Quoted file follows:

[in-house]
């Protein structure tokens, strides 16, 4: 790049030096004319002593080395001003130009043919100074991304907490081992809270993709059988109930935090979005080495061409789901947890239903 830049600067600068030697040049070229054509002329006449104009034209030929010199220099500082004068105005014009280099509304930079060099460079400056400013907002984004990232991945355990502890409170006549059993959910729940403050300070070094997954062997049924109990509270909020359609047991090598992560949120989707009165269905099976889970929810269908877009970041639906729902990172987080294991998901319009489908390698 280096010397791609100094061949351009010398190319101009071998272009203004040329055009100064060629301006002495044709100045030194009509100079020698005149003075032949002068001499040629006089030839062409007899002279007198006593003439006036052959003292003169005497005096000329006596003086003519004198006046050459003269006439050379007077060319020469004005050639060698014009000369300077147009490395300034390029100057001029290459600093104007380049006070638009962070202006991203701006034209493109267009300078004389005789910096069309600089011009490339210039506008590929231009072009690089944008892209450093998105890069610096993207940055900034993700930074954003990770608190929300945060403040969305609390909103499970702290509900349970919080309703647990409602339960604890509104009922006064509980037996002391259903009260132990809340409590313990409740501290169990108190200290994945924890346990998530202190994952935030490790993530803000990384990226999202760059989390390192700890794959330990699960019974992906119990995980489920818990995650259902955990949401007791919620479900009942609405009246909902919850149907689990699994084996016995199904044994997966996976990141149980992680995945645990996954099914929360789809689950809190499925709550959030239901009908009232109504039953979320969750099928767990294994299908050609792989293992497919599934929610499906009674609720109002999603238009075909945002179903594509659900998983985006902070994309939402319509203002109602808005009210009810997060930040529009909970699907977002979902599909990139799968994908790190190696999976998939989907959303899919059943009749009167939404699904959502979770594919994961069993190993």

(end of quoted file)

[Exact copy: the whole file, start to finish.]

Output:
[in-house]
């Protein structure tokens, strides 16, 4: 790049030096004319002593080395001003130009043919100074991304907490081992809270993709059988109930935090979005080495061409789901947890239903 830049600067600068030697040049070229054509002329006449104009034209030929010199220099500082004068105005014009280099509304930079060099460079400056400013907002984004990232991945355990502890409170006549059993959910729940403050300070070094997954062997049924109990509270909020359609047991090598992560949120989707009165269905099976889970929810269908877009970041639906729902990172987080294991998901319009489908390698 280096010397791609100094061949351009010398190319101009071998272009203004040329055009100064060629301006002495044709100045030194009509100079020698005149003075032949002068001499040629006089030839062409007899002279007198006593003439006036052959003292003169005497005096000329006596003086003519004198006046050459003269006439050379007077060319020469004005050639060698014009000369300077147009490395300034390029100057001029290459600093104007380049006070638009962070202006991203701006034209493109267009300078004389005789910096069309600089011009490339210039506008590929231009072009690089944008892209450093998105890069610096993207940055900034993700930074954003990770608190929300945060403040969305609390909103499970702290509900349970919080309703647990409602339960604890509104009922006064509980037996002391259903009260132990809340409590313990409740501290169990108190200290994945924890346990998530202190994952935030490790993530803000990384990226999202760059989390390192700890794959330990699960019974992906119990995980489920818990995650259902955990949401007791919620479900009942609405009246909902919850149907689990699994084996016995199904044994997966996976990141149980992680995945645990996954099914929360789809689950809190499925709550959030239901009908009232109504039953979320969750099928767990294994299908050609792989293992497919599934929610499906009674609720109002999603238009075909945002179903594509659900998983985006902070994309939402319509203002109602808005009210009810997060930040529009909970699907977002979902599909990139799968994908790190190696999976998939989907959303899919059943009749009167939404699904959502979770594919994961069993190993």